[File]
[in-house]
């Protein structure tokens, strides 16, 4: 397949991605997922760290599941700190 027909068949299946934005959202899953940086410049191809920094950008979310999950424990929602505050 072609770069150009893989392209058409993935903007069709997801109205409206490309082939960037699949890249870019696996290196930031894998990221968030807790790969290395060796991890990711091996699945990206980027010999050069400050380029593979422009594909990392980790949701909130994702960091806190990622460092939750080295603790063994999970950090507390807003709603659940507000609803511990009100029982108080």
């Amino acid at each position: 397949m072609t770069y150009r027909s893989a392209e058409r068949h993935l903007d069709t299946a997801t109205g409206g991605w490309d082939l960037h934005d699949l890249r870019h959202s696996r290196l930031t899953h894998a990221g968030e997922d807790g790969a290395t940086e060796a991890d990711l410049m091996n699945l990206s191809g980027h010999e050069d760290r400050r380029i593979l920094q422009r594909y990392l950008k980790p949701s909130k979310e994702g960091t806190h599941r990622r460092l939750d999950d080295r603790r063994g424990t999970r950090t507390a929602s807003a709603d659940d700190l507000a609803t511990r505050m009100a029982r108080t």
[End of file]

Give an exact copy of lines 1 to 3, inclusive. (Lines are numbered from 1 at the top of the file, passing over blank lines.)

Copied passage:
[in-house]
């Protein structure tokens, strides 16, 4: 397949991605997922760290599941700190 027909068949299946934005959202899953940086410049191809920094950008979310999950424990929602505050 072609770069150009893989392209058409993935903007069709997801109205409206490309082939960037699949890249870019696996290196930031894998990221968030807790790969290395060796991890990711091996699945990206980027010999050069400050380029593979422009594909990392980790949701909130994702960091806190990622460092939750080295603790063994999970950090507390807003709603659940507000609803511990009100029982108080």
């Amino acid at each position: 397949m072609t770069y150009r027909s893989a392209e058409r068949h993935l903007d069709t299946a997801t109205g409206g991605w490309d082939l960037h934005d699949l890249r870019h959202s696996r290196l930031t899953h894998a990221g968030e997922d807790g790969a290395t940086e060796a991890d990711l410049m091996n699945l990206s191809g980027h010999e050069d760290r400050r380029i593979l920094q422009r594909y990392l950008k980790p949701s909130k979310e994702g960091t806190h599941r990622r460092l939750d999950d080295r603790r063994g424990t999970r950090t507390a929602s807003a709603d659940d700190l507000a609803t511990r505050m009100a029982r108080t």